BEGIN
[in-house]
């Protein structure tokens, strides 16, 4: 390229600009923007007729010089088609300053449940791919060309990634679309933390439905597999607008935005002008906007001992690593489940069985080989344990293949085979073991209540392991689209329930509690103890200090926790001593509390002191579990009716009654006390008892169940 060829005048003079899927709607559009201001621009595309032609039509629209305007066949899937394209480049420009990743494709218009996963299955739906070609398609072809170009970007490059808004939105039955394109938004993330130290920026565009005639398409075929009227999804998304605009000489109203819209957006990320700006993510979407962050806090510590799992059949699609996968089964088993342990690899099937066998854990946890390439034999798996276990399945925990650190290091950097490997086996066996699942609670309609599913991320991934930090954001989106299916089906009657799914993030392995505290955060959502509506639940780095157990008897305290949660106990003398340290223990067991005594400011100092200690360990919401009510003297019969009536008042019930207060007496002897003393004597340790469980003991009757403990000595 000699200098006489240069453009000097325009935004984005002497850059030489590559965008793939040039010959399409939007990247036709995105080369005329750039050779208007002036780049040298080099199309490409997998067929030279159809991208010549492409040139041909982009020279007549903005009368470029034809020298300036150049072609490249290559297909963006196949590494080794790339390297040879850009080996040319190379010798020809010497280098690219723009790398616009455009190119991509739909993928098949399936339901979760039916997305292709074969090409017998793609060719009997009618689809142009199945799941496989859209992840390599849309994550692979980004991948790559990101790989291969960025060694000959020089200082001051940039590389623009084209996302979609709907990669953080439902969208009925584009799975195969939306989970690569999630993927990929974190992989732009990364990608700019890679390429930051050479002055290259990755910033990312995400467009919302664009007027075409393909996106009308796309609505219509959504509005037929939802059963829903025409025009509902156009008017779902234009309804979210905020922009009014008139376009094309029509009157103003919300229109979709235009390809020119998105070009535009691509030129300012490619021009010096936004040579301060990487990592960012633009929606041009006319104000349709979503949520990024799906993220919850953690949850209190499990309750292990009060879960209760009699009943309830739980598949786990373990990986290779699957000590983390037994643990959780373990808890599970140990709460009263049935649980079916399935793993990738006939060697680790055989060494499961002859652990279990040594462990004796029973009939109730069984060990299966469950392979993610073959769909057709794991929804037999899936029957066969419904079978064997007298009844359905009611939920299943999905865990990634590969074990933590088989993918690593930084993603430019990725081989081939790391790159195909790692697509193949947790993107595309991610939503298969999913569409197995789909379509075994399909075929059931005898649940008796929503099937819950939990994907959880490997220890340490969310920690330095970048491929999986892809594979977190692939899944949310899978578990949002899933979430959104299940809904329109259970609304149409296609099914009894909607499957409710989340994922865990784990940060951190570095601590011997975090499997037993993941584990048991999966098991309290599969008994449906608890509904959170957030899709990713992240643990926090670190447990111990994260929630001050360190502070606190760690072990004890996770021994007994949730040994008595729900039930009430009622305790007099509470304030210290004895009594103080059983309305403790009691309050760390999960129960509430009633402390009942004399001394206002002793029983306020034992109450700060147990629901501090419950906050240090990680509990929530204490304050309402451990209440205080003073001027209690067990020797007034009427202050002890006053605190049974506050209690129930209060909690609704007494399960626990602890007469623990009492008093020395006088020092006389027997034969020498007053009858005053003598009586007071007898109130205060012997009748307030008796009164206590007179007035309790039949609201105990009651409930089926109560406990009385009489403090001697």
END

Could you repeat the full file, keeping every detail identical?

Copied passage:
[in-house]
């Protein structure tokens, strides 16, 4: 390229600009923007007729010089088609300053449940791919060309990634679309933390439905597999607008935005002008906007001992690593489940069985080989344990293949085979073991209540392991689209329930509690103890200090926790001593509390002191579990009716009654006390008892169940 060829005048003079899927709607559009201001621009595309032609039509629209305007066949899937394209480049420009990743494709218009996963299955739906070609398609072809170009970007490059808004939105039955394109938004993330130290920026565009005639398409075929009227999804998304605009000489109203819209957006990320700006993510979407962050806090510590799992059949699609996968089964088993342990690899099937066998854990946890390439034999798996276990399945925990650190290091950097490997086996066996699942609670309609599913991320991934930090954001989106299916089906009657799914993030392995505290955060959502509506639940780095157990008897305290949660106990003398340290223990067991005594400011100092200690360990919401009510003297019969009536008042019930207060007496002897003393004597340790469980003991009757403990000595 000699200098006489240069453009000097325009935004984005002497850059030489590559965008793939040039010959399409939007990247036709995105080369005329750039050779208007002036780049040298080099199309490409997998067929030279159809991208010549492409040139041909982009020279007549903005009368470029034809020298300036150049072609490249290559297909963006196949590494080794790339390297040879850009080996040319190379010798020809010497280098690219723009790398616009455009190119991509739909993928098949399936339901979760039916997305292709074969090409017998793609060719009997009618689809142009199945799941496989859209992840390599849309994550692979980004991948790559990101790989291969960025060694000959020089200082001051940039590389623009084209996302979609709907990669953080439902969208009925584009799975195969939306989970690569999630993927990929974190992989732009990364990608700019890679390429930051050479002055290259990755910033990312995400467009919302664009007027075409393909996106009308796309609505219509959504509005037929939802059963829903025409025009509902156009008017779902234009309804979210905020922009009014008139376009094309029509009157103003919300229109979709235009390809020119998105070009535009691509030129300012490619021009010096936004040579301060990487990592960012633009929606041009006319104000349709979503949520990024799906993220919850953690949850209190499990309750292990009060879960209760009699009943309830739980598949786990373990990986290779699957000590983390037994643990959780373990808890599970140990709460009263049935649980079916399935793993990738006939060697680790055989060494499961002859652990279990040594462990004796029973009939109730069984060990299966469950392979993610073959769909057709794991929804037999899936029957066969419904079978064997007298009844359905009611939920299943999905865990990634590969074990933590088989993918690593930084993603430019990725081989081939790391790159195909790692697509193949947790993107595309991610939503298969999913569409197995789909379509075994399909075929059931005898649940008796929503099937819950939990994907959880490997220890340490969310920690330095970048491929999986892809594979977190692939899944949310899978578990949002899933979430959104299940809904329109259970609304149409296609099914009894909607499957409710989340994922865990784990940060951190570095601590011997975090499997037993993941584990048991999966098991309290599969008994449906608890509904959170957030899709990713992240643990926090670190447990111990994260929630001050360190502070606190760690072990004890996770021994007994949730040994008595729900039930009430009622305790007099509470304030210290004895009594103080059983309305403790009691309050760390999960129960509430009633402390009942004399001394206002002793029983306020034992109450700060147990629901501090419950906050240090990680509990929530204490304050309402451990209440205080003073001027209690067990020797007034009427202050002890006053605190049974506050209690129930209060909690609704007494399960626990602890007469623990009492008093020395006088020092006389027997034969020498007053009858005053003598009586007071007898109130205060012997009748307030008796009164206590007179007035309790039949609201105990009651409930089926109560406990009385009489403090001697």